Improving environment and conservation outcomes
NCC announces new partnership with Ontario academics, researchers
Today the rare Charitable Research Reserve and the Nature Conservancy of Canada announced the launch of a partnership to address key environmental issues. They also indicated their intention to do much more together by bringing in other Waterloo Region partners.
For over a decade, the rare reserve has been a living laboratory for research addressing fundamental ecological concerns. More than 45 research projects have taken place or are in progress, with more than a dozen of these studies already published in international journals, making Waterloo Region known globally for yet another area of expertise.
The Nature Conservancy of Canada (NCC) is Canada’s leading national land conservation organization that partners with individuals, corporations, other non-profit organisations and governments at all levels to protect our most important natural treasures — the natural areas that sustain Canada’s plants and wildlife.
Through a funding partnership and with access to Nature Conservancy of Canada lands, rare will expand the number of sites available for important research projects. NCC will be able to take advantage of rare’s Chain of Learning model to create more communities of concern around key properties while training the next generation of conservationists.
Together, they will be able to provide organizations and individual land owners with the information and tools needed to make the right choices when dealing with key environmental threats such as the decline of pollinators and invasive species.
Quotes and next steps
"There is no longer time to take an incremental approach to fundamental issues facing conservationists," said John Lounds, President and CEO of the Nature Conservancy of Canada. " By working with rare we will have the ability to tap into a network of university researchers that supports us in answering our most burning conservation science questions”.
Dr. Stephanie Sobek-Swant, rare’s Executive Director, and Dr. Mhairi McFarlane, Nature Conservancy of Canada's Conservation Science Manager in Ontario, both expressed their appreciation of the NCC partnership:
“We have a group of scientists at rare who are excited about the chance to work at sites across the country, sites the NCC has protected for the benefit of all Canadians. This fits perfectly with our organizations’ common mandate to expand and connect the lands we hold in trust for the community.”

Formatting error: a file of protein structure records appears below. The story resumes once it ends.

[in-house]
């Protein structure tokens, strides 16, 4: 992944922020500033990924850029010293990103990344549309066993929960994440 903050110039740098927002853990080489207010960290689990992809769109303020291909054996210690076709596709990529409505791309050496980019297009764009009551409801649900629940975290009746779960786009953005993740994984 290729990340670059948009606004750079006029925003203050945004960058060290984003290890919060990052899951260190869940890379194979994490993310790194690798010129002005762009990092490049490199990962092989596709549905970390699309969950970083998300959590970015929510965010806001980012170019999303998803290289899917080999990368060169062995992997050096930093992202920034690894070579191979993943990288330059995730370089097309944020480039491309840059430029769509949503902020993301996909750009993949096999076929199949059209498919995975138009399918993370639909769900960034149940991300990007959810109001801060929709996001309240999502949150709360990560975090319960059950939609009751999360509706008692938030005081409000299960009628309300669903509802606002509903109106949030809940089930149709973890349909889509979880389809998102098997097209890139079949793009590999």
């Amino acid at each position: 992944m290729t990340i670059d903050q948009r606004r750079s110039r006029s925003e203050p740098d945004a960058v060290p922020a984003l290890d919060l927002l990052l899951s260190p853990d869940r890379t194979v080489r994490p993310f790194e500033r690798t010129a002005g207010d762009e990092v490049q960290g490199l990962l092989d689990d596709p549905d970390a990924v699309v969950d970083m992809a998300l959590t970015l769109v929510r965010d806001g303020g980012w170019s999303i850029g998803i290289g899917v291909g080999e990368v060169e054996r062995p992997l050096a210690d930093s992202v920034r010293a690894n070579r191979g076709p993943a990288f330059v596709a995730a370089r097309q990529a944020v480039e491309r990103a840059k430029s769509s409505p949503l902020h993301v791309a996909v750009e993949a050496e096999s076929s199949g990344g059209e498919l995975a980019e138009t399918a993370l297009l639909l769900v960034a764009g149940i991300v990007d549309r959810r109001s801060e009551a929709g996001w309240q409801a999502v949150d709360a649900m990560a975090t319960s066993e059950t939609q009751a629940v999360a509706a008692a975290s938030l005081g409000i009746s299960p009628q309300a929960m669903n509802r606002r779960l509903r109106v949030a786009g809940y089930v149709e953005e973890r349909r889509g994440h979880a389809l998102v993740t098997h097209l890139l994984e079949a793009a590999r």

The first joint project rare will undertake with funding from NCC involves disease as causes of amphibian population decline. Kirsten McMillan, a PhD student at Laurentian University, is to study pathogens of Leopard Frogs and their pattern of spread based on environmental variation, with the goal to better predict disease risk for amphibian populations, and to disentangle mechanisms of how disease spreads.
“It is critical to confront this issue as amphibian decline may be an early indicator of the impending loss of freshwater aquatic ecosystem services,” says McMillan, “as these declines occur in both human-disturbed and seemingly pristine habitats, this matter has been acknowledged as a global conservation priority.”
McMillan will receive a $3400 scholarship for her research work and to sample frogs on rare and Nature Conservancy of Canada properties in Southwestern Ontario.
The Nature Conservancy of Canada is the nation's leading land conservation organization, working to protect our country’s most important natural areas and the species they sustain. Since 1962 NCC and its partners have helped to protect more than 2.8 million acres (over 1.1 million hectares), coast to coast. The Nature Conservancy of Canada has conserved over 180,000 acres in Ontario (72,843 hectares). For more information: www.natureconservancy.ca/on.
Founded in 2001, the rare Charitable Research Reserve is a 900+ acre land trust situated at the confluence of the Grand and Speed Rivers in the heart of the Waterloo Region. The reserve is a beautifully and culturally significant landscape that includes trees more than 240 years old. Rich in biodiversity, rare is home to an array of flora and fauna – some of which are ranked significant regionally, provincially, nationally and even globally. Striving to preserve the land for future generations rare focuses on conservation, research and education through ecological restoration, environmental programming, and providing passive recreation opportunities to the surrounding community through 8km of trails.
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